40 Years of SUPERMAN: THE MOVIE (Warner Brothers 1978)


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Unlike today, when superheroes dominate at the box office and your local multiplex, costumed crusaders were dead as the proverbial doornail in theaters of the 1970’s. The last was 1966’s BATMAN, at the height of the camp craze, but after that zer0… zilch… nada. I didn’t care; my comic book reading days were pretty much at an end by 1978, driven away by other distractions, like making money, girls, beer, and girls. I had moved on.

But when Warner Brothers announced they were making a new, big budget Superman movie, I was intrigued. I’d always loved the old 50’s TV series starring George Reeves as the Man of Steel, corny as it was, and with a cast featuring Marlon Brando , Gene Hackman , and Glenn Ford , not to mention that girl from Brian DePalma’s SISTERS as Lois Lane, I wanted to see this new version. I also wanted…

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Scenes That I Love: Wally Brando Arrives In Twin Peaks: The Return


“My family, my friend, I’ve criss-crossed this great land of ours countless times. I hold the map of it here, in my heart, next to the joyful memories of the carefree days I spent, as a young boy, here in your beautiful town of Twin Peaks.”

— Wally “Brando” Brennan in Twin Peaks The Return: Part 4

Last year, there were many Twin Peaks moments that many of us could not stop talking about.  There was Cooper announcing, “I am the FBI.”  There was Matthew Lillard’s interrogation.  There was Naomi Watts telling off the loan sharks and Jim Belushi talking about his dreams.  There were the musical performances at the Roadhouse.  There was Laura’s scream at the end of the Part 18.  And of course, there was every single minute of Part 8.

And then there was the arrival of Wally Brando.

Played by Michael Cera, Wally Brando was the son of Lucy (Kimmy Robertson) and Deputy Andy (Harry Goaz).  They were obviously quite proud of their son and Wally … well, Wally really loved Marlon Brando.  (That probably has something do with the fact that Wally and Marlon Brando shared a birthday.)  Interestingly enough, in the scene above, Micahel Cera is speaking to Robert Forster, who co-starred with Brando in 1967’s Reflections in a Golden Eye.

(Of course, by imitating Brando’s look in The Wild One, Wally Brando reminds us that Twin Peaks took place in a world where pop culture and society’s darkest secrets collided.)

How big of a splash did Wally Brando make?  When Part 4 of Twin Peaks premiered, Wally Brando immediately started to trend on twitter.  People were reminded that Michael Cera was capable of doing more than just playing sensitive teenagers.  It was one of the first great moments of the Twin Peaks revival.  As much attention as Cera received for his performance, I also think that Harry Goaz, Kimmy Robertson, and Robert Forster deserved just as much credit for making this scene work.  Andy and Lucy were so proud and Sheriff Truman’s reactions were just priceless.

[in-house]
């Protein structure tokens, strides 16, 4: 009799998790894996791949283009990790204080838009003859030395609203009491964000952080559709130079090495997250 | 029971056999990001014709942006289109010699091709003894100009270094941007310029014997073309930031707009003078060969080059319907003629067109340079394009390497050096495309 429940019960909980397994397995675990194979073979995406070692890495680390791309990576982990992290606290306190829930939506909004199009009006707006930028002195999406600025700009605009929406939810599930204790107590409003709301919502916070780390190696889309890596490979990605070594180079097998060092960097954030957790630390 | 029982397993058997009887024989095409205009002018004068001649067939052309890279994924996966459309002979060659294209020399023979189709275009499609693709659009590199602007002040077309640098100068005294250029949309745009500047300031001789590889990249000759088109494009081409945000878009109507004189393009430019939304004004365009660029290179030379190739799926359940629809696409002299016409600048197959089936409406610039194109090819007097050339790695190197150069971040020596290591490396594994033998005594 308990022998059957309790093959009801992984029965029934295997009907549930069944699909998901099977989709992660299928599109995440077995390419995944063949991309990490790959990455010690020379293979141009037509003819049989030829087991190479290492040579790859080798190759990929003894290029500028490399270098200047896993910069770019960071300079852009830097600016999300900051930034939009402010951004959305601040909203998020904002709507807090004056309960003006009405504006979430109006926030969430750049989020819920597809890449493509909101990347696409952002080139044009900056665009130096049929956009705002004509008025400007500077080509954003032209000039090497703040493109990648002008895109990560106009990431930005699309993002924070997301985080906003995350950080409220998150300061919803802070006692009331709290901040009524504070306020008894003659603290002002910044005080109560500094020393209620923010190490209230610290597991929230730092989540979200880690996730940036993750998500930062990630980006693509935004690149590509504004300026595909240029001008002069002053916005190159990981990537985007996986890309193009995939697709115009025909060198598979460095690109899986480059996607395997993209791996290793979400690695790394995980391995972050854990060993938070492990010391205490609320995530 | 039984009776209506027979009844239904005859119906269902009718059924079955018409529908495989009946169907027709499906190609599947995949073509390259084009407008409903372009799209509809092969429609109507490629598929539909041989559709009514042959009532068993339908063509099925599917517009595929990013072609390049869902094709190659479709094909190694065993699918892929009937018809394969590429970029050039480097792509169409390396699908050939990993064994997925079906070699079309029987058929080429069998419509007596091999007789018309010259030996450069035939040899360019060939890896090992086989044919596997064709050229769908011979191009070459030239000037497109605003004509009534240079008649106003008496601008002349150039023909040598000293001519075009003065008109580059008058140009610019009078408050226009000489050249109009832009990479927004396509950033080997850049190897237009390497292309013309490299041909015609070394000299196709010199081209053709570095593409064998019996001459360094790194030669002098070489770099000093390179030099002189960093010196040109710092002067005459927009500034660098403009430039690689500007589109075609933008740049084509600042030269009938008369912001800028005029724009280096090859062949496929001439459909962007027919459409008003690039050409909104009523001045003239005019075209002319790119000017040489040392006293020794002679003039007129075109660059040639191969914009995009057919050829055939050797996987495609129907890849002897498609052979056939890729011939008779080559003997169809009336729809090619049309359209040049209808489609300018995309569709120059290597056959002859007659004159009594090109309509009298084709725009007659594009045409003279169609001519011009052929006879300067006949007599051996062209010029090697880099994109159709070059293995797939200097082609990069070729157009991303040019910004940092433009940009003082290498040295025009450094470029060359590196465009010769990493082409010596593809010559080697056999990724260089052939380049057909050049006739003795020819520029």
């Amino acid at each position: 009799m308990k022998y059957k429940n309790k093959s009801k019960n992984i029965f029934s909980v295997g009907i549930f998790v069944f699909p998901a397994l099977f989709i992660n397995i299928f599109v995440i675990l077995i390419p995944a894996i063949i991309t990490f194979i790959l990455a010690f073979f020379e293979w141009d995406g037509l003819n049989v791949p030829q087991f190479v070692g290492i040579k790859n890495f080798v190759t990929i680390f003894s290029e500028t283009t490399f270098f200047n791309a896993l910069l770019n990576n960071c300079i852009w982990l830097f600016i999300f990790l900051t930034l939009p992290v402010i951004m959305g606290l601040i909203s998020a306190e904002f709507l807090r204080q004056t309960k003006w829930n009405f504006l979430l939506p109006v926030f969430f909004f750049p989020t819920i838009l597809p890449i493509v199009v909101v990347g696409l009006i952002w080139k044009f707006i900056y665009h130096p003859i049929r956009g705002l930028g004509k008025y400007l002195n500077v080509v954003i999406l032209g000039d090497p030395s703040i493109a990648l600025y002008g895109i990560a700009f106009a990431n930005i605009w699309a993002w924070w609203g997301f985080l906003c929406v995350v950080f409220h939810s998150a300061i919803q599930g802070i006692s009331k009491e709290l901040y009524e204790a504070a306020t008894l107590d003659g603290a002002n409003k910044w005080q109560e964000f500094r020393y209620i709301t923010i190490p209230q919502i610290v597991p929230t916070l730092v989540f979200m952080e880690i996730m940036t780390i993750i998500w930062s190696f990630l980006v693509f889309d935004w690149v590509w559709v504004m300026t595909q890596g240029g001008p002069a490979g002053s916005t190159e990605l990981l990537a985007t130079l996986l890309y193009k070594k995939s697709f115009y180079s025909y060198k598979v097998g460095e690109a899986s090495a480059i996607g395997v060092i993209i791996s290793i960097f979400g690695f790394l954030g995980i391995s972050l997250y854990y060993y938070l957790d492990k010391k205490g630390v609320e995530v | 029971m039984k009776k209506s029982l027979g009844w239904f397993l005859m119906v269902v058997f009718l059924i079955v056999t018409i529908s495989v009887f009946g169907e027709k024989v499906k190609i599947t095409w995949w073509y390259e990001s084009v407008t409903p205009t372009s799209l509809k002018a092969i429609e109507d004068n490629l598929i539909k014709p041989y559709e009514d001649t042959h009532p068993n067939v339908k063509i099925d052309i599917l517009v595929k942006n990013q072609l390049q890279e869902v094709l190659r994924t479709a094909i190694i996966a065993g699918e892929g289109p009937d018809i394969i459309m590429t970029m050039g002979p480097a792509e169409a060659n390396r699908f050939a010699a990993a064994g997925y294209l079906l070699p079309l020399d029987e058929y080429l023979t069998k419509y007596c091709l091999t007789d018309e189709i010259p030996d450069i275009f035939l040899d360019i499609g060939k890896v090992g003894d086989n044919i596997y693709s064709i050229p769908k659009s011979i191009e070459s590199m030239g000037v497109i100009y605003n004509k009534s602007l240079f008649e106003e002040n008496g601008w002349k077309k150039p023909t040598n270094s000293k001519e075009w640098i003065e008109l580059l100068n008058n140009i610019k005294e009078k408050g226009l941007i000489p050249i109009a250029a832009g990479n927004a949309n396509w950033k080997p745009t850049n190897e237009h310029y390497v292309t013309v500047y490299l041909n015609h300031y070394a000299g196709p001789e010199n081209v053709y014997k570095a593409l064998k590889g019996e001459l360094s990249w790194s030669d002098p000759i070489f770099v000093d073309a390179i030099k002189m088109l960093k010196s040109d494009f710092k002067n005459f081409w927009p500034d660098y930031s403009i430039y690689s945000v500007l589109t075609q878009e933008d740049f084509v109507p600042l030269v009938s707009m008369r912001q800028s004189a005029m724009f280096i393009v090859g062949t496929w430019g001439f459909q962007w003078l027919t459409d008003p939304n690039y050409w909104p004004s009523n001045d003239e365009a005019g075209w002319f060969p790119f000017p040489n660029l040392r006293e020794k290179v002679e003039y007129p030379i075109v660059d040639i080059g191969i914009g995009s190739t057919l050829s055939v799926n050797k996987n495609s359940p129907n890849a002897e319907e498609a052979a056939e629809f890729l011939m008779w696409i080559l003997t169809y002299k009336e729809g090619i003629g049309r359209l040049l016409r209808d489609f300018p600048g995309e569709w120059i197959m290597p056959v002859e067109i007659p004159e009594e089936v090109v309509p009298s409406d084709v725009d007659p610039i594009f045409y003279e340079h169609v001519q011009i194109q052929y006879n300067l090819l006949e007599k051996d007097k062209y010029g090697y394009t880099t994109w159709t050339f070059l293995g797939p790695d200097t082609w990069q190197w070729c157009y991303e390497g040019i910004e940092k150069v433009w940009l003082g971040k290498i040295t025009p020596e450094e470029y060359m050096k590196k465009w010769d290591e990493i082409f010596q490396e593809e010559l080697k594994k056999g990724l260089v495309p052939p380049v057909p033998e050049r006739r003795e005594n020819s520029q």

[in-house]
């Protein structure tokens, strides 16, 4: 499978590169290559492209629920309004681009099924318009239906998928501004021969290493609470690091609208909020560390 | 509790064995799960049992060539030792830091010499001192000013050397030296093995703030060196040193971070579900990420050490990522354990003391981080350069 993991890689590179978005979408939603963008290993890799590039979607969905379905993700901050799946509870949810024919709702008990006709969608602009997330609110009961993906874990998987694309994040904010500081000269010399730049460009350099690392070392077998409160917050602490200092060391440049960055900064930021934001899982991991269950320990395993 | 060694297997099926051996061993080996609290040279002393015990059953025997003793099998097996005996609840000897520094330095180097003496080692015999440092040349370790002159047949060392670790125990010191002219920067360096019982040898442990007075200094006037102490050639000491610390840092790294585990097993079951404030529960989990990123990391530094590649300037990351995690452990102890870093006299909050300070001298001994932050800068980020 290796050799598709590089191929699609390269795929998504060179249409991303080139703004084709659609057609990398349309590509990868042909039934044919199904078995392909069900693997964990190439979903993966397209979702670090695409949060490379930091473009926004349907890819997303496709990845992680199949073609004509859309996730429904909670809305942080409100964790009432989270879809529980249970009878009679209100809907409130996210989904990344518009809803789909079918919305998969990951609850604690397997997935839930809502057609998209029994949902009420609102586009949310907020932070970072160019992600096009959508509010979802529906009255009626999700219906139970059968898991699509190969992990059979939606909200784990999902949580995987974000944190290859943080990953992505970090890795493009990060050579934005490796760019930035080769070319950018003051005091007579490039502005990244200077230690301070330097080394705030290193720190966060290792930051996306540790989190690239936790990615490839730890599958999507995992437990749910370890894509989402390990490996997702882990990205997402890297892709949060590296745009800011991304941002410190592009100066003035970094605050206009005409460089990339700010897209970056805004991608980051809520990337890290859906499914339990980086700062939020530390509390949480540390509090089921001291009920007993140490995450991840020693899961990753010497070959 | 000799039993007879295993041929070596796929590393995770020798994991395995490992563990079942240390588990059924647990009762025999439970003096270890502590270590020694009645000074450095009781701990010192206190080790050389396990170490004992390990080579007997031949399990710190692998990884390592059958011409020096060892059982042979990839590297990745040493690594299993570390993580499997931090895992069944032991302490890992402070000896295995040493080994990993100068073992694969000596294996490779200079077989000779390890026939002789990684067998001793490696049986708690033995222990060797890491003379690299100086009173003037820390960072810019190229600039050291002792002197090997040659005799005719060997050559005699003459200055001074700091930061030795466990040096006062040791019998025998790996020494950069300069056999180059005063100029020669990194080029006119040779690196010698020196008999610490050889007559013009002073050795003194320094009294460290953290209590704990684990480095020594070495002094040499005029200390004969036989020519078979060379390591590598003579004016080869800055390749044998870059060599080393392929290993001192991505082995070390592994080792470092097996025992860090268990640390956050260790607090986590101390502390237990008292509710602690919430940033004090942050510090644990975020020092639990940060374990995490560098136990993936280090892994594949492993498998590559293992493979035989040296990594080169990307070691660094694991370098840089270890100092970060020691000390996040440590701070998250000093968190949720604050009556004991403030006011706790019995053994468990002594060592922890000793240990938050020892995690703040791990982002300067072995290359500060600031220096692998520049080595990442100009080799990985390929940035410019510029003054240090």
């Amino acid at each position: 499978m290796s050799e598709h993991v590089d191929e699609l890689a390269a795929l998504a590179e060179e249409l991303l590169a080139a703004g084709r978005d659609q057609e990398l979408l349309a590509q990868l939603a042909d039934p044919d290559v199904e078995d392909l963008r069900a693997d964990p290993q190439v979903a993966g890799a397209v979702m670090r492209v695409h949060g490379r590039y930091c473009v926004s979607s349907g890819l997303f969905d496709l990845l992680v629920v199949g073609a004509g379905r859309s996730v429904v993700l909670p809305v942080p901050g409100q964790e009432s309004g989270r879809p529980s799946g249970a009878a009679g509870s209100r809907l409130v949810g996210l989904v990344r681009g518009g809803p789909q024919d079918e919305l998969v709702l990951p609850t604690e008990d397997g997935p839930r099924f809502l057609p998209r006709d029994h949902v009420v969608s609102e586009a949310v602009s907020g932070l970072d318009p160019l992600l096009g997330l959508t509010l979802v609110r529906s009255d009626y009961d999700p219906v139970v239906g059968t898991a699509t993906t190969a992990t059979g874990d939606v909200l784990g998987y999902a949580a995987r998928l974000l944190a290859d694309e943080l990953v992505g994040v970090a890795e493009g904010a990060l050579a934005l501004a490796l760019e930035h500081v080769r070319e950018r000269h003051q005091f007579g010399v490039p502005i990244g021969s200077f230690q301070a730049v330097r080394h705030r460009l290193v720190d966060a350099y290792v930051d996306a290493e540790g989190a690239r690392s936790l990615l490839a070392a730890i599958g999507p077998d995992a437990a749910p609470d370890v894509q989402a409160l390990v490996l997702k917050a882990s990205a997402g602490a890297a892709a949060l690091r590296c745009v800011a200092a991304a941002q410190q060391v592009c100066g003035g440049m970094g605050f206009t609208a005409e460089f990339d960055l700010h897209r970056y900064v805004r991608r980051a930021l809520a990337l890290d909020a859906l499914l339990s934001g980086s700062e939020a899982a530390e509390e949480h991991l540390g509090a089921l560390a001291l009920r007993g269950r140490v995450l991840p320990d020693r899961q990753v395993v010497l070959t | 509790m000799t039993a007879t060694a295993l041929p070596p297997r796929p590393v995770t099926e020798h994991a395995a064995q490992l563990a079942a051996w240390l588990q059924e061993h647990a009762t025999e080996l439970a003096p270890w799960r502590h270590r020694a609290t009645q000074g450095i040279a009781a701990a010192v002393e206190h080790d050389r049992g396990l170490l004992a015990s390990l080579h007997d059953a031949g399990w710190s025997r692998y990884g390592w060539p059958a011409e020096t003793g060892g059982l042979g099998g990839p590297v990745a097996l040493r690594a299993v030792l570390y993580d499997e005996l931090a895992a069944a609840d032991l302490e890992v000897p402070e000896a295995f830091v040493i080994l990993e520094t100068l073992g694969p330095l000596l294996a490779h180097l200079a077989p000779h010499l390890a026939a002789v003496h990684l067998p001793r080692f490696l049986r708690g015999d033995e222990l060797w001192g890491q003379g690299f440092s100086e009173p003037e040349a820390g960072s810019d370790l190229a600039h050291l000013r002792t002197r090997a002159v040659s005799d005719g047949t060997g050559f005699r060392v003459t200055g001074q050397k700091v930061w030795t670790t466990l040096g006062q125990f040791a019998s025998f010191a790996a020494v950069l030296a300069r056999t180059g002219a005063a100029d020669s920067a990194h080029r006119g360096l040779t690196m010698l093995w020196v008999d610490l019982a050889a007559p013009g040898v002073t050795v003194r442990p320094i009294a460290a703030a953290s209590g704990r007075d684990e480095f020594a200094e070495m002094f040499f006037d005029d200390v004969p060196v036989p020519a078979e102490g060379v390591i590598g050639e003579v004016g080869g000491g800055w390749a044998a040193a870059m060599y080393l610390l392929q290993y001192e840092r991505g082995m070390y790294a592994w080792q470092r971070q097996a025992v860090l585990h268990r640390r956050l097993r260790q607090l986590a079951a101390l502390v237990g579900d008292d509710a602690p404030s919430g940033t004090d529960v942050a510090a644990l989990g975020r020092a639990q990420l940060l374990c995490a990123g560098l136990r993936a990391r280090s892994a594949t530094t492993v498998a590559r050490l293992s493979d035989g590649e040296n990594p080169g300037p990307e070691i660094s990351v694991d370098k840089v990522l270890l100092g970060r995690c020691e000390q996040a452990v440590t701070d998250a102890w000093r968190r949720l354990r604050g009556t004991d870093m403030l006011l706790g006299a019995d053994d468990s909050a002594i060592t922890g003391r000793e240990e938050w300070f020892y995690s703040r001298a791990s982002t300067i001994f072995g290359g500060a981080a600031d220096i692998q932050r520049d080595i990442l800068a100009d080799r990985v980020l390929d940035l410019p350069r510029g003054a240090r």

Today would have been Marlon Brando’s 94th birthday and I’m sure that, somewhere, Wally Brando is wearing a party hat, opening his presents from Lucy and Andy, watching Guys and Dolls, and smiling.

 

4 Shots From 4 Films: A Streetcar Named Desire, Reflections in a Golden Eye, The Godfather, Last Tango in Paris


4 Shots from 4 Films is just what it says it is, 4 shots from 4 of our favorite films. As opposed to the reviews and recaps that we usually post, 4 Shots from 4 Films lets the visuals do the talking!

In honor of Marlon Brando’s birthday, here’s…

4 Shots From 4 Films

A Streetcar Named Desire (1952, dir by Elia Kazan)

Reflections in a Golden Eye (1967, dir by John Huston)

The Godfather (1972, dir by Francis Ford Coppola)

Last Tango in Paris (1973, dir by Bernardo Bertolucci)

Music Video of the Day: Brando by Scott Walker + Sunn O))) (2014, dir by Gisele Vienne)


Today would have been Marlon Brando’s 94th birthday so it seems appropriate that today’s music video should be for a song that was, at least partially, inspired by Marlon Brando’s career!

In 2014 interview, Scott Walker explained the idea behind this song, saying that he found that there were several movies that features scenes of Marlon Brando being physically assaulted.  Along with detailing some of the assaults that Brando suffered on screen, the song serves as a tribute to sadomasochism in general.

In the third verse, there are several references to Brando’s films.  First there’s mention of Brando getting beat up by John Saxon in The Appaloosa.  “I took it from dad” is probably a reference to One-Eyed Jacks, the only film that Brando ever directed.  Fat Johnny Friendly was the racketeer played by Lee J. Cobb in On The Waterfront while the three vigilantes are a reference to Brando’s role in The Chase.  “I took it for The Wild One” is obviously a reference to the film of the same name.  As “Lizbeth,” that’s presumably a reference to Elizabeth Taylor, who beat Brando with a riding crop in Reflections in a Golden Eye.